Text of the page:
This biannual learning unit is not being organized in 2020-2021 !
At the end of this learning unit, the student is able to :
|1||The aim of this course is to provide advanced economics students with a set of tools for criticial reflection on the positive as well as negative aspects of organizing economic life through market mechanisms and, more broadly, through a capitalist logic of accumulation'profit'competition. The term " critical " here means an attitude of reflexive distance allowing students to clarify for themselves their own normative position with re-spect to the market economy and to capitalism. Thus, this is neither an apologetic course in favor of so-called market efficiency nor a series of militant lectures on so-called anti-globalization issues. The aim is to work on a set of readings and/or to structure an ex cathedra course which supplies conceptual tools taken from both main-stream economics and so-called heterodox approaches. These tools should make it possible for students, at the end of the course, to participate both in civil-society public debates and in academic exchanges.|
The contribution of this Teaching Unit to the development and command of the skills and learning outcomes of the programme(s) can be accessed at the end of this sheet, in the section entitled “Programmes/courses offering this Teaching Unit”.
We will start from the unprecedented ecological (and related social) crises humanity is currently experiencing. We will question the place and/or the role of the market within these crises, both as a key institution of contemporary economies, as the normative horizon of mainstream economic analysis, and as a tool to cope with environmental issues.
Are markets liable to contribute to pollution mitigation? Is economics, whose main normative horizon is market, adequately tooled to tackle ecological problems? To what extent do the socio-ecological crises question the tenets of economics? Our aim, in this course, is to systematically assess the scope and limits of the market in environmental governance, both as a tool and as an analytical framework.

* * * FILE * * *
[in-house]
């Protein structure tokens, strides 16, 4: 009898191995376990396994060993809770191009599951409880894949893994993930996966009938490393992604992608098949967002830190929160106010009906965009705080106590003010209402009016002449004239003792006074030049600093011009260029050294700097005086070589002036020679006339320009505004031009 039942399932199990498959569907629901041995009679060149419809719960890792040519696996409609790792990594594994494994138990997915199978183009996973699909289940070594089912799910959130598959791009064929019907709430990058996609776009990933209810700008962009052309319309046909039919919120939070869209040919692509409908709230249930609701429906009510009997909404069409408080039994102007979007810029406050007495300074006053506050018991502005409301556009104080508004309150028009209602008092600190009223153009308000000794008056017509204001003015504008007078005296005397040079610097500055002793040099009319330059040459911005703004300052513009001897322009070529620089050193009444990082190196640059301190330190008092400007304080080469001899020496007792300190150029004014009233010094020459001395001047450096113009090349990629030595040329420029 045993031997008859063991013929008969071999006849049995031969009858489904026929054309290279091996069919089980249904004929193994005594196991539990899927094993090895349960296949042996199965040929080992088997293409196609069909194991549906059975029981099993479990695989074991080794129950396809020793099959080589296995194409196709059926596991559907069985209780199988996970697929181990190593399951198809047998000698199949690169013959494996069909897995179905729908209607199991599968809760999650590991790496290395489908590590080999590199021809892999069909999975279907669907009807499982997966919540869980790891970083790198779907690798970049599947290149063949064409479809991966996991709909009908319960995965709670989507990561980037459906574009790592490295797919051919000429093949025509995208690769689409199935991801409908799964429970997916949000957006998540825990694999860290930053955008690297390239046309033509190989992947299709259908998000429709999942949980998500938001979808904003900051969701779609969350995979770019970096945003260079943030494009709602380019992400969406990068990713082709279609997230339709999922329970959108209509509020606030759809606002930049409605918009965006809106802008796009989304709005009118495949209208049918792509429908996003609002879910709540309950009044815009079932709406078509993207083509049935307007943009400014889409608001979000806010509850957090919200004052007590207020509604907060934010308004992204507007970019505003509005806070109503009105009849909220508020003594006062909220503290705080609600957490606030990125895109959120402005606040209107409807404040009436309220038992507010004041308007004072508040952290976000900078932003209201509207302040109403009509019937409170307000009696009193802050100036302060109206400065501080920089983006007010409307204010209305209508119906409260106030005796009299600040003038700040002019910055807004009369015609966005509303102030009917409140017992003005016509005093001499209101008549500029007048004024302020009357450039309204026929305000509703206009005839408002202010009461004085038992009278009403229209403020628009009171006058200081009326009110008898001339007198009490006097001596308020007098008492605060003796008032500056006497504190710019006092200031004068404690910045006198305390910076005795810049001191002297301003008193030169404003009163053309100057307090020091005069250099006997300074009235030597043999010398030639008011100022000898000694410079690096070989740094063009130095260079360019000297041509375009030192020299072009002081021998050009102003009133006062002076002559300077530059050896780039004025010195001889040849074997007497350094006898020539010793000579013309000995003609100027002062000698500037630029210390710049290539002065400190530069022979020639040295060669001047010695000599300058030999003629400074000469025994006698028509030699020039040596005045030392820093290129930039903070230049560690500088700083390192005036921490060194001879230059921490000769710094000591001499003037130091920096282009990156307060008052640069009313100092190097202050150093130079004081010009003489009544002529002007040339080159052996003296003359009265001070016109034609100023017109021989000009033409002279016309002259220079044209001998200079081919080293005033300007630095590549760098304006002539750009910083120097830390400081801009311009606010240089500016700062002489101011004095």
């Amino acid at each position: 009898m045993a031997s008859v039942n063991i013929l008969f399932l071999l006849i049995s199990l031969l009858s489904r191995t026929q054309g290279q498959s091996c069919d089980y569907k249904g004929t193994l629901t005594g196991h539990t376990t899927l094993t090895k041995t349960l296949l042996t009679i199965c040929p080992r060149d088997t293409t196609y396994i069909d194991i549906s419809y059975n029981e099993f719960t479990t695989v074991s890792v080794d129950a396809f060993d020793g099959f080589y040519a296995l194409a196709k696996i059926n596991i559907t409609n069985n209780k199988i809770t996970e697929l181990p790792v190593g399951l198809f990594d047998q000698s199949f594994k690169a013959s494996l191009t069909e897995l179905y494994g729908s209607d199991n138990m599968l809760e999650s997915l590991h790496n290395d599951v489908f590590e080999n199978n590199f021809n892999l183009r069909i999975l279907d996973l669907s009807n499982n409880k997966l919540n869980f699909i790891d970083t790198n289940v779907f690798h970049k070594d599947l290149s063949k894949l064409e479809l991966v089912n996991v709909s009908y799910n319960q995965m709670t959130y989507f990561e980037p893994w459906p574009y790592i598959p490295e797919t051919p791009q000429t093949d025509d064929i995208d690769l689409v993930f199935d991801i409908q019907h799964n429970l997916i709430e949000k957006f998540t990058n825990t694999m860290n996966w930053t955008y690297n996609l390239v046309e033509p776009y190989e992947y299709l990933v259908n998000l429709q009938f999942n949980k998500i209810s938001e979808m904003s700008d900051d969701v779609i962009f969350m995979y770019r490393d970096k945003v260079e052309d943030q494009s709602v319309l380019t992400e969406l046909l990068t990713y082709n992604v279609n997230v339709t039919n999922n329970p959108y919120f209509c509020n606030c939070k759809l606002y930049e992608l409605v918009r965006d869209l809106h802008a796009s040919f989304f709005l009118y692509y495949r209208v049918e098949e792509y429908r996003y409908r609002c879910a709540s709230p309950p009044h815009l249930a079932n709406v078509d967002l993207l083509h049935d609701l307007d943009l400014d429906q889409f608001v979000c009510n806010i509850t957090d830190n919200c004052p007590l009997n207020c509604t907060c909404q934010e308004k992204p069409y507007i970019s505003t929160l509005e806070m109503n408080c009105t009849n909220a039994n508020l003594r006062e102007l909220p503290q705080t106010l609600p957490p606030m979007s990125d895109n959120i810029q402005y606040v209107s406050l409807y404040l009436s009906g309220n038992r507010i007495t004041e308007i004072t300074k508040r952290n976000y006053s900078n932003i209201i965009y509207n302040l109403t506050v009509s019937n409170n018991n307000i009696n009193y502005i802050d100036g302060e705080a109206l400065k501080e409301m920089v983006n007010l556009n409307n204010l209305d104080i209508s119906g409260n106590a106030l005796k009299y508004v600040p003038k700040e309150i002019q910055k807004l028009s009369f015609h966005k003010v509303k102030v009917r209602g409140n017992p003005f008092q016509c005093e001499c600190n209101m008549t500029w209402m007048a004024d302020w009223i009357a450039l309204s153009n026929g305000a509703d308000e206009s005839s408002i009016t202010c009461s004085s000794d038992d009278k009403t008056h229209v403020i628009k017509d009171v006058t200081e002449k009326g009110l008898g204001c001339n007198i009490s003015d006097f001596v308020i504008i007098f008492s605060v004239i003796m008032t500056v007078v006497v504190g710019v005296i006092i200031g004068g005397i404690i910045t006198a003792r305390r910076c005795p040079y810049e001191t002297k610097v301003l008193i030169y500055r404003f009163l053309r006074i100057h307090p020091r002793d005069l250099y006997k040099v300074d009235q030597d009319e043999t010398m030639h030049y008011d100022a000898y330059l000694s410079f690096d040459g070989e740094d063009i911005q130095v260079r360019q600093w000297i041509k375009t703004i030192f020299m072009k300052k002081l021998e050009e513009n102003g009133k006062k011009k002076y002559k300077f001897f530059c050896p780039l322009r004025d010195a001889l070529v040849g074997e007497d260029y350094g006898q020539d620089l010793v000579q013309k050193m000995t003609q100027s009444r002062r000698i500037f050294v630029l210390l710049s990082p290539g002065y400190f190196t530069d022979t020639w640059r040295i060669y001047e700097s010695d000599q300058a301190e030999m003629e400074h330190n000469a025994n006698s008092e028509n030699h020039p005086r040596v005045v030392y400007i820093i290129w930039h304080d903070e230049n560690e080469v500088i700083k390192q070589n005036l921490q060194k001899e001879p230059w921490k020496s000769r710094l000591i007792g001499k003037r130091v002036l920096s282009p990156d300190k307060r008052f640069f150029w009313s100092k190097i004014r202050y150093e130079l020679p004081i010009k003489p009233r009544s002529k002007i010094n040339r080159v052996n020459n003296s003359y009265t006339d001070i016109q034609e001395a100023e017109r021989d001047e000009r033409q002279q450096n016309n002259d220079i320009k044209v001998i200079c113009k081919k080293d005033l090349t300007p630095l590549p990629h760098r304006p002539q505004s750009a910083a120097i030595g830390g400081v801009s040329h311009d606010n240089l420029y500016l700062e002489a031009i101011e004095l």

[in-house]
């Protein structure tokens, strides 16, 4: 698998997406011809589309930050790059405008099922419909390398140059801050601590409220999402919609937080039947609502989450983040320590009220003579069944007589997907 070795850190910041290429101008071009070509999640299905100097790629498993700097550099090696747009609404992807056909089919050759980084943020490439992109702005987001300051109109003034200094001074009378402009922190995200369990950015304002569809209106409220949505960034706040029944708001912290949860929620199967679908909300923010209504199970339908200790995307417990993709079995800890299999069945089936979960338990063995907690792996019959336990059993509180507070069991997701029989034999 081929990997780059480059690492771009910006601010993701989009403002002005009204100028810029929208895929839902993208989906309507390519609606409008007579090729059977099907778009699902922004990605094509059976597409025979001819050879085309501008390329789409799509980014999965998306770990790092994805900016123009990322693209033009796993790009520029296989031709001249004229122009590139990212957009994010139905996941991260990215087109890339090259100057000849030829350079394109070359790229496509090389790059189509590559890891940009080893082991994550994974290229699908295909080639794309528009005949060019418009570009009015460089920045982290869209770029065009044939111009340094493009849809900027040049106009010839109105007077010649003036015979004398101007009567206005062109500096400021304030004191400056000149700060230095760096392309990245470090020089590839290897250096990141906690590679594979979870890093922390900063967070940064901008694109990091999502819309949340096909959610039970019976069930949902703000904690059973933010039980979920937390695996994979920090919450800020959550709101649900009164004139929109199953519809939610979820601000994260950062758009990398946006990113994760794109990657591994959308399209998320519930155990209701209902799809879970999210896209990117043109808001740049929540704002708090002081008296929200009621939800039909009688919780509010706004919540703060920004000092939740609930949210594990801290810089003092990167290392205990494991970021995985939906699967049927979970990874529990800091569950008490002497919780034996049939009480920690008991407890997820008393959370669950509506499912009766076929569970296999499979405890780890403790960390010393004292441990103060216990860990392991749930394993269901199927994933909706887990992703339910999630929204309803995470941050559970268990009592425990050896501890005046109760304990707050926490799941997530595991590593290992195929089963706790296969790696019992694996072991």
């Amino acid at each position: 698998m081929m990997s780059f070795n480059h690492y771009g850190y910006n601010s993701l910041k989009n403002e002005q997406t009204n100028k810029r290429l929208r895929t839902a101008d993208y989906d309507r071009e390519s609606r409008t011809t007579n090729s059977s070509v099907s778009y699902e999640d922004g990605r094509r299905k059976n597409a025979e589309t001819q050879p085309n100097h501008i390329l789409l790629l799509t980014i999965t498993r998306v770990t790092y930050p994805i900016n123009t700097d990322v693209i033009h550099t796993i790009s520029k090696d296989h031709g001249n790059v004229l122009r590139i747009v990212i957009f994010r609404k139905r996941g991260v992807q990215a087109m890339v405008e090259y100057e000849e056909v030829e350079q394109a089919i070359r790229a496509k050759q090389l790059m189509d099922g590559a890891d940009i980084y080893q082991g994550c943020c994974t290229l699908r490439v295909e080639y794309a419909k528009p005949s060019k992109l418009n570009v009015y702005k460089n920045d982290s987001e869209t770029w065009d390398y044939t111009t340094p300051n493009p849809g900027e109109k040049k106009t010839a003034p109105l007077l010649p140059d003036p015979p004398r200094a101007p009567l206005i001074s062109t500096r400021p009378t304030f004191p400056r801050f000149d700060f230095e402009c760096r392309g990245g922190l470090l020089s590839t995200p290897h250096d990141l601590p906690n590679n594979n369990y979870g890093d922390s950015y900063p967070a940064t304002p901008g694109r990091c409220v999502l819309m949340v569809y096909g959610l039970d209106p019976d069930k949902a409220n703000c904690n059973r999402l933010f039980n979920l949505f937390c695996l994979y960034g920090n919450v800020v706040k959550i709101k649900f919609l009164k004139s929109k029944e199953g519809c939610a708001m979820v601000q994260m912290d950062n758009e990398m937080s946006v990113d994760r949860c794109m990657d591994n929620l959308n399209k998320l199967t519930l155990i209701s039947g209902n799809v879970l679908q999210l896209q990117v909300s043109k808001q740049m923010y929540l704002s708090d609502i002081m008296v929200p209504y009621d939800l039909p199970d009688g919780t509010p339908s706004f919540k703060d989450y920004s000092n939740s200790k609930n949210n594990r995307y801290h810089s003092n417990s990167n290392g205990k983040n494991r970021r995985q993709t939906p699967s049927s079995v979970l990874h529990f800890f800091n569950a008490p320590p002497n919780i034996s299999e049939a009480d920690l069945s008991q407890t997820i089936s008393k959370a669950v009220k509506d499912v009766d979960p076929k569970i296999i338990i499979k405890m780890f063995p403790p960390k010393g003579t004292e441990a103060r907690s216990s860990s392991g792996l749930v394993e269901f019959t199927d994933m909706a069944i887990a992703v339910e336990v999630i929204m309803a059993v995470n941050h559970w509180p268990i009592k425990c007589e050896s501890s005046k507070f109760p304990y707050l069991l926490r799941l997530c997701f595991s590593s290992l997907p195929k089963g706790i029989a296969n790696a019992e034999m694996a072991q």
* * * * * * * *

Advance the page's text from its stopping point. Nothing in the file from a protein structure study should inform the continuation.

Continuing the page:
At the end of the course, students will be able to critically assess the pros and cons of market solutions/visions related to environmental issues.
Due to the COVID-19 crisis, the information in this section is particularly likely to change.The course is mostly based on readings. It alternates ex cathedra lessons and collective discussion of papers. So, the course can be thought of as a reading seminar in which students have ample space for participation. The teacher organises the discussion, provides clarification when needed and offers synthesis of key ideas.
The course requires substantial reading load (2 papers per week, most of them in English). Students are expected to come to each session prepared having done the assigned readings and having prepared the assigned class discussion questions. We will strive to strike a balance between theoretical and empirical contributions to the discussion.
Please note that the lectures are given in English
Due to the COVID-19 crisis, the information in this section is particularly likely to change.Oral exam (50%)
Short essay (50%)
Une liste détaillée des lectures à faire pour le cours sera distribuée au début du cours. Il s'agit essentiellement d'articles académiques.
Reference textbook: Perman, R., Ma, Y., McGilvray, J. and Common, M. (2003), Natural Resources and Environmental Economics, Essex: Pearson Education Limited.
Briscoe, J., Anguita Salas, P., Peña, H. T. (1998). Managing Water as an Economic Resource: Reflections on the Chilean Experience. World Bank Environment Department Paper, n°62.
Farley, J., Schmitt, A., Burke, M., & Farr, M. (2015). Extending market allocation to ecosystem services: Moral and practical implications on a full and unequal planet. Ecological Economics, 117, 244'252. (I)